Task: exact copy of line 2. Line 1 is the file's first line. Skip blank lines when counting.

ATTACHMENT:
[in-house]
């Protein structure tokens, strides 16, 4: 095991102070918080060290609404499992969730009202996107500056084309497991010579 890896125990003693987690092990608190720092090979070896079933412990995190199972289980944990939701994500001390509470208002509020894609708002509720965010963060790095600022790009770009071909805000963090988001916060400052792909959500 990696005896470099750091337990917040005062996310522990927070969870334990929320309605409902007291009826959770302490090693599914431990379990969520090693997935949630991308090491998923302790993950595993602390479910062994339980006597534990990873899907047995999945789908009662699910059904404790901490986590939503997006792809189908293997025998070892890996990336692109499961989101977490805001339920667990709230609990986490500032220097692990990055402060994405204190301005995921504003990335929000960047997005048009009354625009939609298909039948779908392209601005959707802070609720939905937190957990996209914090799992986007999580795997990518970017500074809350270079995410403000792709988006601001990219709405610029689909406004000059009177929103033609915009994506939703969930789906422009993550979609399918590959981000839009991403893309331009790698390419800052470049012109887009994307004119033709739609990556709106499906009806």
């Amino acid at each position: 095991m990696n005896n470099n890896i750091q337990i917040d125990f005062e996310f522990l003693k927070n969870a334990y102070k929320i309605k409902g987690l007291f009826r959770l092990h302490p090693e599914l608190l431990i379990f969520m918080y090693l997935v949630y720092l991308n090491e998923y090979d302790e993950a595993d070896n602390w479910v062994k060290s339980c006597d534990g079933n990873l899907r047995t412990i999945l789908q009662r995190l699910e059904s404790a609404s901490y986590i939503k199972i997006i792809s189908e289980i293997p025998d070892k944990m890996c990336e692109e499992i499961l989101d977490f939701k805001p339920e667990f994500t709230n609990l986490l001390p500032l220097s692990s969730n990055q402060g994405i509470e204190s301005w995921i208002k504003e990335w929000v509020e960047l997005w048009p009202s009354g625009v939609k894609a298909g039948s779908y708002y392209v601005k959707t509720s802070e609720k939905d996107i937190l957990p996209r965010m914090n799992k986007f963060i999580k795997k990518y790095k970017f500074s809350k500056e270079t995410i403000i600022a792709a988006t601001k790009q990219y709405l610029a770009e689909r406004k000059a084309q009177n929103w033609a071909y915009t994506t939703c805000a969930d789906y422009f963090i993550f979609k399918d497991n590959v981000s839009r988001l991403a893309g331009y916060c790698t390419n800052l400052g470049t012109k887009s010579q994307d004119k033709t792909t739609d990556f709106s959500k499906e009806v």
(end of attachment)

């Protein structure tokens, strides 16, 4: 095991102070918080060290609404499992969730009202996107500056084309497991010579 890896125990003693987690092990608190720092090979070896079933412990995190199972289980944990939701994500001390509470208002509020894609708002509720965010963060790095600022790009770009071909805000963090988001916060400052792909959500 990696005896470099750091337990917040005062996310522990927070969870334990929320309605409902007291009826959770302490090693599914431990379990969520090693997935949630991308090491998923302790993950595993602390479910062994339980006597534990990873899907047995999945789908009662699910059904404790901490986590939503997006792809189908293997025998070892890996990336692109499961989101977490805001339920667990709230609990986490500032220097692990990055402060994405204190301005995921504003990335929000960047997005048009009354625009939609298909039948779908392209601005959707802070609720939905937190957990996209914090799992986007999580795997990518970017500074809350270079995410403000792709988006601001990219709405610029689909406004000059009177929103033609915009994506939703969930789906422009993550979609399918590959981000839009991403893309331009790698390419800052470049012109887009994307004119033709739609990556709106499906009806």